Not surprisingly, that ending almost didn’t happen. Marz said, “Yeah, a lot of the characters were spoken for already, who they were going to be amalgamated with, and as I looked through the final list as it was prepared, I noticed that Xavier wasn’t on there anywhere. He was not spoken for yet. So I asked Dan [Thorsland] if we could have Xavier in a mask. And it took quite a while to actually get an okay from Marvel, because initially they didn’t want to do it. And I don’t know why, but they were very hesitant to let Xavier be the guy under the mask. There were probably some backdoor negotiations to get it to come to pass. Finally, Marvel signed off on it and said okay, but there was a time there where it looked like we might actually have to change the last page of the story because they weren’t going to let us use Xavier.”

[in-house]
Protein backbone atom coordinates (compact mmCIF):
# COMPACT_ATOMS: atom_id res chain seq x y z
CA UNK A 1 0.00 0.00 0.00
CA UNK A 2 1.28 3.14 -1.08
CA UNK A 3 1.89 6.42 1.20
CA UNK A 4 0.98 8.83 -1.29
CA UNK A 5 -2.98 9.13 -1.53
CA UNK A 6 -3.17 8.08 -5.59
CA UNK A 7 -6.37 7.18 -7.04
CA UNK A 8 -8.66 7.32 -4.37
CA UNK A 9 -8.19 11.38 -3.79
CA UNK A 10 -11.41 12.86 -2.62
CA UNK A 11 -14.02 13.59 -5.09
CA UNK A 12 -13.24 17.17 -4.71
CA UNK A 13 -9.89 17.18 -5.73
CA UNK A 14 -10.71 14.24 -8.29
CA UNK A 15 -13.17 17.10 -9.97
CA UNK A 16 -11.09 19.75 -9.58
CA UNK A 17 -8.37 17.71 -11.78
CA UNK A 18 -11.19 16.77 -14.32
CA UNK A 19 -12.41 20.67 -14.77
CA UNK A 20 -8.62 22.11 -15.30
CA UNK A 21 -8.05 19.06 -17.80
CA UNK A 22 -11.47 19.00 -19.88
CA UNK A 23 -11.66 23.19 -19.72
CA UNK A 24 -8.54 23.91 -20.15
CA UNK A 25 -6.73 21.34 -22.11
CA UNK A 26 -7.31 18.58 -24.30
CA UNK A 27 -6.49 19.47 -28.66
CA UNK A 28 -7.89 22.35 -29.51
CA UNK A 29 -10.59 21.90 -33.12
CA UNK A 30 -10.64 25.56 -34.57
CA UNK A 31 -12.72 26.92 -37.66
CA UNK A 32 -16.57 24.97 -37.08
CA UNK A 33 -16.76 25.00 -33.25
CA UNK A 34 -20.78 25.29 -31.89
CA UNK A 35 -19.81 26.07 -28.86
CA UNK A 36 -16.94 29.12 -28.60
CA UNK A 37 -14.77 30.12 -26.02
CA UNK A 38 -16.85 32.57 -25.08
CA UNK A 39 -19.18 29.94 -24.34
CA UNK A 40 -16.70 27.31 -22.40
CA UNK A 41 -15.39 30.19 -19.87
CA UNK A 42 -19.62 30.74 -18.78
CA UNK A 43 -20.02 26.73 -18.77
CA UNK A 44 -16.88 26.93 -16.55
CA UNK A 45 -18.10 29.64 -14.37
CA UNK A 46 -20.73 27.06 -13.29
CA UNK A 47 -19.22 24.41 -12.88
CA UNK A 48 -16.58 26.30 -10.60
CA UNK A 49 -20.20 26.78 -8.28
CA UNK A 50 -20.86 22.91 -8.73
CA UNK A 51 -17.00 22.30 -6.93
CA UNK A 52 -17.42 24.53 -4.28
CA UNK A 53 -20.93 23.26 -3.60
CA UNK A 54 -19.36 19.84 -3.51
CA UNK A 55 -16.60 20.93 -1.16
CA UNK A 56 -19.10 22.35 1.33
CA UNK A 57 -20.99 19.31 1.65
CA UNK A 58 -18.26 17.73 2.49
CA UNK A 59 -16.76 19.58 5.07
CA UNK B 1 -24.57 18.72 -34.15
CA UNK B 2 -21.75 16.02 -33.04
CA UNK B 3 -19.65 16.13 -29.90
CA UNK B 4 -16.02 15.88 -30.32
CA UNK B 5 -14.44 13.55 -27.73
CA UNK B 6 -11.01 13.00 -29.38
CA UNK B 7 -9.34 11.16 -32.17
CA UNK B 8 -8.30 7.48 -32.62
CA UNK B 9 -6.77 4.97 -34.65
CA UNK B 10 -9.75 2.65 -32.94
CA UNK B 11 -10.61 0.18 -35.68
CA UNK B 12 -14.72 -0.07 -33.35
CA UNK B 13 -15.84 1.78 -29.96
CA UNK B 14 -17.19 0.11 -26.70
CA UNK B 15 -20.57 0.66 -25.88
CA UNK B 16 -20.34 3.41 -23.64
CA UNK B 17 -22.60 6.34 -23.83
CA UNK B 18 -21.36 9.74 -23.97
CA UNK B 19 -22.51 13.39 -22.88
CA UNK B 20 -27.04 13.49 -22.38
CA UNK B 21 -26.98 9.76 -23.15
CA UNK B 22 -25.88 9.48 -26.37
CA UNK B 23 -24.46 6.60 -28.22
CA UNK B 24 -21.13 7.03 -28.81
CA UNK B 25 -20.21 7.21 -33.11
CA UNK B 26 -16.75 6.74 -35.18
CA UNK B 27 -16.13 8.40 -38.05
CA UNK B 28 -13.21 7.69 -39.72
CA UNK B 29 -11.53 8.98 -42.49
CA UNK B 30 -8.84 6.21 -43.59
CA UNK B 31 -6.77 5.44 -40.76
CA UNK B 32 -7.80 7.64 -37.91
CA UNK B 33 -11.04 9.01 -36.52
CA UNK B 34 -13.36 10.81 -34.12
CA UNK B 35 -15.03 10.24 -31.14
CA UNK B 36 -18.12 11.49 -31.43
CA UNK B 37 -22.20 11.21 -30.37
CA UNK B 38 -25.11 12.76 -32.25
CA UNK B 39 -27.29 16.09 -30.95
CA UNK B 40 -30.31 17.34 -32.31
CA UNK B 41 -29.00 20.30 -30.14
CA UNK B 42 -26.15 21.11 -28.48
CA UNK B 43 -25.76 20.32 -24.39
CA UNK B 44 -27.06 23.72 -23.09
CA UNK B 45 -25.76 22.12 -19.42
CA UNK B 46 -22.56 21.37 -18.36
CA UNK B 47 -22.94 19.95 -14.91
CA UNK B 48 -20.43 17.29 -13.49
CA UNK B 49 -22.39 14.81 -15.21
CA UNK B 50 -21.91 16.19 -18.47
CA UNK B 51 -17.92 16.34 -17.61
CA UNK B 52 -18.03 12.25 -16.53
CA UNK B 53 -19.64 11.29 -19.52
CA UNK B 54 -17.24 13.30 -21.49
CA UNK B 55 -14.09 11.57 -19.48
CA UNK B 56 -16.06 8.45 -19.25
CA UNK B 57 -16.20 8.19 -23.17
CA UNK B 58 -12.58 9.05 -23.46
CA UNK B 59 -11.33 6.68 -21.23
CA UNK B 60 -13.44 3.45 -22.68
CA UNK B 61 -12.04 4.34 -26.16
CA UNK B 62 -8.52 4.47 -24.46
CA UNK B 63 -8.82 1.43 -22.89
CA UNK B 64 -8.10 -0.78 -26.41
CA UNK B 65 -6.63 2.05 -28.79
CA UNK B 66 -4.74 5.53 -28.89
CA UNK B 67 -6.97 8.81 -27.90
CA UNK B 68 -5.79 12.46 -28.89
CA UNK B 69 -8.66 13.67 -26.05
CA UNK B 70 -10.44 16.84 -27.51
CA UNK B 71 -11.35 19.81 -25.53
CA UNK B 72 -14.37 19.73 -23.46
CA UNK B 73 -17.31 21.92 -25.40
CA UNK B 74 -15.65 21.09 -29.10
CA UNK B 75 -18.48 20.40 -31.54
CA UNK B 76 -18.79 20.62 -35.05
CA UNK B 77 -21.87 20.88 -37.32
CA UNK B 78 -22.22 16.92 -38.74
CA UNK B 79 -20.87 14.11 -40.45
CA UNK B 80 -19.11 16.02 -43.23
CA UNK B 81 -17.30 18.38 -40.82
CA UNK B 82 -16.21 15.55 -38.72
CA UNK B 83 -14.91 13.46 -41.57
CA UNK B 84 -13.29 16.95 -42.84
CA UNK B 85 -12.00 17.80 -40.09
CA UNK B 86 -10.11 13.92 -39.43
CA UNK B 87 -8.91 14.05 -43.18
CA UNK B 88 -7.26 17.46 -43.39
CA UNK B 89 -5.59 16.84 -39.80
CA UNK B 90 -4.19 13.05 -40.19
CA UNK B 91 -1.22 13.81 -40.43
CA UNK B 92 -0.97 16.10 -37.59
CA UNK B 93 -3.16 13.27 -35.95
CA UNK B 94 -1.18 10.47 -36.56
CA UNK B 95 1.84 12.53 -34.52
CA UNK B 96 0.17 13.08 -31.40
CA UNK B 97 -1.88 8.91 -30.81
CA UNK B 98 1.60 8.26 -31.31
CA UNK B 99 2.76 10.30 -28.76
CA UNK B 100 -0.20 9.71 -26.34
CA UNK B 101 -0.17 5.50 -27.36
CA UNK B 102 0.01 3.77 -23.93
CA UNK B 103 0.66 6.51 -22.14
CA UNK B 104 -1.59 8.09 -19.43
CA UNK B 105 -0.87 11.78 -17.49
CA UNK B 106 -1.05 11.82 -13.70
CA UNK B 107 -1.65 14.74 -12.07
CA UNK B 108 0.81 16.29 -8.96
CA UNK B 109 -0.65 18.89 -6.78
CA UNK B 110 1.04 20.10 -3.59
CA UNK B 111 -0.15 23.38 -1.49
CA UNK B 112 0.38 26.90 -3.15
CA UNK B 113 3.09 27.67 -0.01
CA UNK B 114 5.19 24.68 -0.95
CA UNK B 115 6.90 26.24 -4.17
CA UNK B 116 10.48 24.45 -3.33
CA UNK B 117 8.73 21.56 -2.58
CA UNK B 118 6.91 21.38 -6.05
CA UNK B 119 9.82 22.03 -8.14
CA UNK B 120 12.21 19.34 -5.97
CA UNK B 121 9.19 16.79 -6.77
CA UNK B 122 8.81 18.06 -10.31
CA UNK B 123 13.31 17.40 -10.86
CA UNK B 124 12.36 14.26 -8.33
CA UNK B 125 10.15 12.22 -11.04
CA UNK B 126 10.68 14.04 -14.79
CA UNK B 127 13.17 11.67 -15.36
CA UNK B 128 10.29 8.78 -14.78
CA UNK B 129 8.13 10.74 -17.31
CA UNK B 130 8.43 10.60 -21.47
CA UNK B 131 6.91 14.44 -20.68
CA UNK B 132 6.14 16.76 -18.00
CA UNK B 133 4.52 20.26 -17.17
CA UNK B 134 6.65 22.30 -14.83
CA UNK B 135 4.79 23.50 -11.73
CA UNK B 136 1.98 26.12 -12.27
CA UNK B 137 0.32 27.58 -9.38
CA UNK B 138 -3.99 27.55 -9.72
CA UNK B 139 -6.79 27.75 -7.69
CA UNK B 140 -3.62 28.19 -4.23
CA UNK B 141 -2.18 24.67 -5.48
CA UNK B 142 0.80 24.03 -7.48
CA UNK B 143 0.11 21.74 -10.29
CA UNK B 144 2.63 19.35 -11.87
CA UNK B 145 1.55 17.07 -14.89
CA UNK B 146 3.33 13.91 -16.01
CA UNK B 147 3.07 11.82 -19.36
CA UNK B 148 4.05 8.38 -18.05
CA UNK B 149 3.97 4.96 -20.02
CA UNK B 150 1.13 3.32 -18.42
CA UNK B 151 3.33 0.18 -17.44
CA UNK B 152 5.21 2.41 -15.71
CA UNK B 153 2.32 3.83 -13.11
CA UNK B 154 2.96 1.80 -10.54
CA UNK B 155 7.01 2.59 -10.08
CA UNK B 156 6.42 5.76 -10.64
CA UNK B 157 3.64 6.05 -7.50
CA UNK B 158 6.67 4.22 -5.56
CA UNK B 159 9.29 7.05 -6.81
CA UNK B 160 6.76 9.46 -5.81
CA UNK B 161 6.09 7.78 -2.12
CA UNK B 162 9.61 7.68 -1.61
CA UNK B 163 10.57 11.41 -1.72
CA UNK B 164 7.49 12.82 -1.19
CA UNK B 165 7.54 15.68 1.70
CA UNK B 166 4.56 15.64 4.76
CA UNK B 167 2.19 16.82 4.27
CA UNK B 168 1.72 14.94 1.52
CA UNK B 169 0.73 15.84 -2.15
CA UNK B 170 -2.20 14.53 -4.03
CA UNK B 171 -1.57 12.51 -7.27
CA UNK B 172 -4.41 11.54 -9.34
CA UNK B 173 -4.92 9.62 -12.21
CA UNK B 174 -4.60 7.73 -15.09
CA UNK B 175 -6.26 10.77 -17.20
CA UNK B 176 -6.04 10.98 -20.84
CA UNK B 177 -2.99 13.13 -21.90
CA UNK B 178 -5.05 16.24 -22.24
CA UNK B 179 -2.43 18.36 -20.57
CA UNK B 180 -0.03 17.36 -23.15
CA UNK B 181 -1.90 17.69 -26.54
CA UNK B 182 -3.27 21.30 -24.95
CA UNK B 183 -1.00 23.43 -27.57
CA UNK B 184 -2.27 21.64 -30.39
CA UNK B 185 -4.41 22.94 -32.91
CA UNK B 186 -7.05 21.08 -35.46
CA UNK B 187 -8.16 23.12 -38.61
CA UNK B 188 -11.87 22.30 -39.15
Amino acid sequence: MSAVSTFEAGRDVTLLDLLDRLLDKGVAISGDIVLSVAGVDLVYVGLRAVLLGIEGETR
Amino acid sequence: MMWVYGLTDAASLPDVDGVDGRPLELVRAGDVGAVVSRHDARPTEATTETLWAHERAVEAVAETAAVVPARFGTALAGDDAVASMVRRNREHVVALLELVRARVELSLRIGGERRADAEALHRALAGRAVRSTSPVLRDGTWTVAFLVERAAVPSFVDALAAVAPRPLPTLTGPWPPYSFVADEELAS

Another fascinating aspect to this comic is how refreshingly interesting the characterizations and backstory are for the players of this saga. Sure, I understand that all of the personas are based on already established heroes and villains, but there’s something rejuvenating and bold when you turn something upside down and discover something unique. Any reader will be intrigued by all the nice little details that went into the history these characters have for a mere one-shot. For example, it’s fairly entertaining to see how White Witch teases the ever serious Strangefate about their past exploits. And it isn’t just the White Witch, but I can only imagine that Marz’s backstory for Shulk has to be better than any typical Hulk story. This is the kind of comic that really tickles the imagination.